Go Away Gray: The Gray Hair Pill

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Have you noticed President Obama lately, or rather the fact that he now has gray hair?  It’s as if the gray just came out now where.   Admittedly, my first thought was that the job of being the POTUS has its perks…and obviously some quirks.  And while I expected   the stress to take its toll on him, I never thought I’d see it play out on his head. Hmmm- perhaps being the POTUS is not that glamorous after all. 

 

As usual, I am forever curious about how things work, so I thought I’d do a little research to see if in fact, stress really does make your hair turn gray, and what I found out is- No it doesn’t. At least not directly-there is still more research to be done in that area. 

 

Genes that Color your Hair Gray and Blue

 

And while, research has ruled out stress-it’s pointing a big ol’e menacing finger at genetics.  Remember when you were a teenager and, without merit, you blamed your parents for everything that went wrong in your life?  Well,  this time you can honestly blame them for making your days gray-or atleast your hair.

 

Due to heredity, it’s not uncommon to know someone (young, old, and everything in between) with gray hair.  Furthermore, although gray hair is common and hereditary, I was even more shocked to discover that ethnicity determines when the graying process will actually begin.  It turns out that whites tend to gray first, generally as early as their mid-30s, followed by Asians who tend to gray in their late 30s and lastly Africans, who tend to gray in their late 40s.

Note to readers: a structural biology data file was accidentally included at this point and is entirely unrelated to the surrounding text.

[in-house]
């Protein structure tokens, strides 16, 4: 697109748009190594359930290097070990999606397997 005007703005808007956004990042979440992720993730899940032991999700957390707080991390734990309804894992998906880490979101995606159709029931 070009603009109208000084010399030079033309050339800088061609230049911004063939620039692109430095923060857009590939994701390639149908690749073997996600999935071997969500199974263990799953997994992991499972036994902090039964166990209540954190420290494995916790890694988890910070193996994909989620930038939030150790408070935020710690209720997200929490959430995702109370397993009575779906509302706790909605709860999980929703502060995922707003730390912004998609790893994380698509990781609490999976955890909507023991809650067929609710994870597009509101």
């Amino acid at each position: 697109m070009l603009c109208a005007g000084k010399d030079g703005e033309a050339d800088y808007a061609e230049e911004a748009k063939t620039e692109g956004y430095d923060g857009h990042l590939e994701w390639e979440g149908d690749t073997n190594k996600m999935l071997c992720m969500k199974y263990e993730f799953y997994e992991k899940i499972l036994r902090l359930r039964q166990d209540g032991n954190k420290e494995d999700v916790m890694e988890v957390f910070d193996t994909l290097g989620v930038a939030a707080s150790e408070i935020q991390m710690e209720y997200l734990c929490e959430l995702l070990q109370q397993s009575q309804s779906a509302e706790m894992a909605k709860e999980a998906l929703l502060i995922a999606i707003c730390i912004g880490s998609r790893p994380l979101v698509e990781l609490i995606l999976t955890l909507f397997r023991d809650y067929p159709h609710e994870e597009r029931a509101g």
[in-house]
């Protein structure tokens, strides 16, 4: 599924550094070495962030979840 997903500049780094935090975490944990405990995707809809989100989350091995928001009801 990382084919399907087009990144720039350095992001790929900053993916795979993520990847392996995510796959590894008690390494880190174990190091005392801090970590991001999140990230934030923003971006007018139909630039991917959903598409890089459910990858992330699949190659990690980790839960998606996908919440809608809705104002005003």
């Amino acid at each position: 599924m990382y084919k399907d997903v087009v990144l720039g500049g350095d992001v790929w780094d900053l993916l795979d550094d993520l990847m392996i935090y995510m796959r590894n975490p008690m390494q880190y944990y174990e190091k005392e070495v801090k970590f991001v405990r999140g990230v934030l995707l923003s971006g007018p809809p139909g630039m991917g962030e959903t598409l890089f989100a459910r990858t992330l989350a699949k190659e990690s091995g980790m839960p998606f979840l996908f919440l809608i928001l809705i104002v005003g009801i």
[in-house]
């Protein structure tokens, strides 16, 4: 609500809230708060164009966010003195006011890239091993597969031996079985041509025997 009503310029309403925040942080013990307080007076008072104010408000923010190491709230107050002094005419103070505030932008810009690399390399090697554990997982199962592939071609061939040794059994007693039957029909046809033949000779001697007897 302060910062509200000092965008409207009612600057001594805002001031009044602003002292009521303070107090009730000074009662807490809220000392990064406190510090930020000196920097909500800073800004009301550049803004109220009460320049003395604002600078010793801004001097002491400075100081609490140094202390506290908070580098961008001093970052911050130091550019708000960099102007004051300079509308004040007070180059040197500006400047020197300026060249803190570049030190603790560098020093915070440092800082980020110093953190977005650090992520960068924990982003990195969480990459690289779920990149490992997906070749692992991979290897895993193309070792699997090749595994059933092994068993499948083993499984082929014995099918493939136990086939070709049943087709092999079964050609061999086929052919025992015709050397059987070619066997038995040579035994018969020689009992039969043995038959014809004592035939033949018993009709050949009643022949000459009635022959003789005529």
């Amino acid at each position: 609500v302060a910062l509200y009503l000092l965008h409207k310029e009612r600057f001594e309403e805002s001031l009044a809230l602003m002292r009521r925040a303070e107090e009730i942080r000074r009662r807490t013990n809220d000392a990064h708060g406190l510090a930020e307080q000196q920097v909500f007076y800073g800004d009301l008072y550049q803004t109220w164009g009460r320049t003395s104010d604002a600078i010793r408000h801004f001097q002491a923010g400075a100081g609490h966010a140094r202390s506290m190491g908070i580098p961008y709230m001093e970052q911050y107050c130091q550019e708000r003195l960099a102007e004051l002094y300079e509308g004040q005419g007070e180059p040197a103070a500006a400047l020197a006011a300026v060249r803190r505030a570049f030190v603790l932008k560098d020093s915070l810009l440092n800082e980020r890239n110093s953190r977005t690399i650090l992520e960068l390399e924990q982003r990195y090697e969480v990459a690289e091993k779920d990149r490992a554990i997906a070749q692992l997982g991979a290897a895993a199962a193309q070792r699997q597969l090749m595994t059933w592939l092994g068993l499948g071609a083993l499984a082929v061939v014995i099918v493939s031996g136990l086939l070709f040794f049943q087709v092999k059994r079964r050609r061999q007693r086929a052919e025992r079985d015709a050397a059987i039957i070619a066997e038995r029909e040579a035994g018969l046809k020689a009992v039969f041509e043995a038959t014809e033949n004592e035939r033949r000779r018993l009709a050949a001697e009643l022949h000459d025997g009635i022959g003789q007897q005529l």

I still have a full head of natural, dark brown hair, so I rarely give gray hair a thought.  However, I’m sure some people with gray hair might obsess tirelessly about whether or not they should cover their gray with a hair colorant.   Well, if you’re one of those fretting people, your days of despair just might be over.

 

 If you’ve been spending countless dollars, time, and effort on expensive hair colorants to disguise the relentless gray hue that has taken your mane  (the one on your head and not the alternate pronunciation for man)- Your bank account and your nerves might finally be getting a big break.

 

A Pill for this… a Pill for that!   A Pill to get… my…. Color Back?

 

 It turns out that there’s a little supplemental pill on the market that promises to make it all go away-the gray that is, and get your hair back to the vibrant hair color that you were born with.  Whomever said you can’t fool Mother Nature, obviously has never met a woman who was determined to give gray hair a one way ticket down the shower drain.